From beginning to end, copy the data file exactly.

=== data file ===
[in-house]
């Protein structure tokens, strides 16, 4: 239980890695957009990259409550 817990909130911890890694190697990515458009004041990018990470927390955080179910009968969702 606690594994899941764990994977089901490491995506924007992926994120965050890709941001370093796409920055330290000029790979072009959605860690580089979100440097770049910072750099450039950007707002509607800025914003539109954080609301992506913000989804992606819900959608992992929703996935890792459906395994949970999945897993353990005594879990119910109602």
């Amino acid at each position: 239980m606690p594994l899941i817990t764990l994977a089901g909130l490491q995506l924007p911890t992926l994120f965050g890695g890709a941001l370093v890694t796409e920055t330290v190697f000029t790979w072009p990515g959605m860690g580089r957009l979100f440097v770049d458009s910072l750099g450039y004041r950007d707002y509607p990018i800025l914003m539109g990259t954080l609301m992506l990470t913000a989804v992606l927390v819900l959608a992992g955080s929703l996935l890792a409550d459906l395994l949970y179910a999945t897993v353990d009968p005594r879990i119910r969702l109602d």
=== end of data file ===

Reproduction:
[in-house]
């Protein structure tokens, strides 16, 4: 239980890695957009990259409550 817990909130911890890694190697990515458009004041990018990470927390955080179910009968969702 606690594994899941764990994977089901490491995506924007992926994120965050890709941001370093796409920055330290000029790979072009959605860690580089979100440097770049910072750099450039950007707002509607800025914003539109954080609301992506913000989804992606819900959608992992929703996935890792459906395994949970999945897993353990005594879990119910109602």
């Amino acid at each position: 239980m606690p594994l899941i817990t764990l994977a089901g909130l490491q995506l924007p911890t992926l994120f965050g890695g890709a941001l370093v890694t796409e920055t330290v190697f000029t790979w072009p990515g959605m860690g580089r957009l979100f440097v770049d458009s910072l750099g450039y004041r950007d707002y509607p990018i800025l914003m539109g990259t954080l609301m992506l990470t913000a989804v992606l927390v819900l959608a992992g955080s929703l996935l890792a409550d459906l395994l949970y179910a999945t897993v353990d009968p005594r879990i119910r969702l109602d």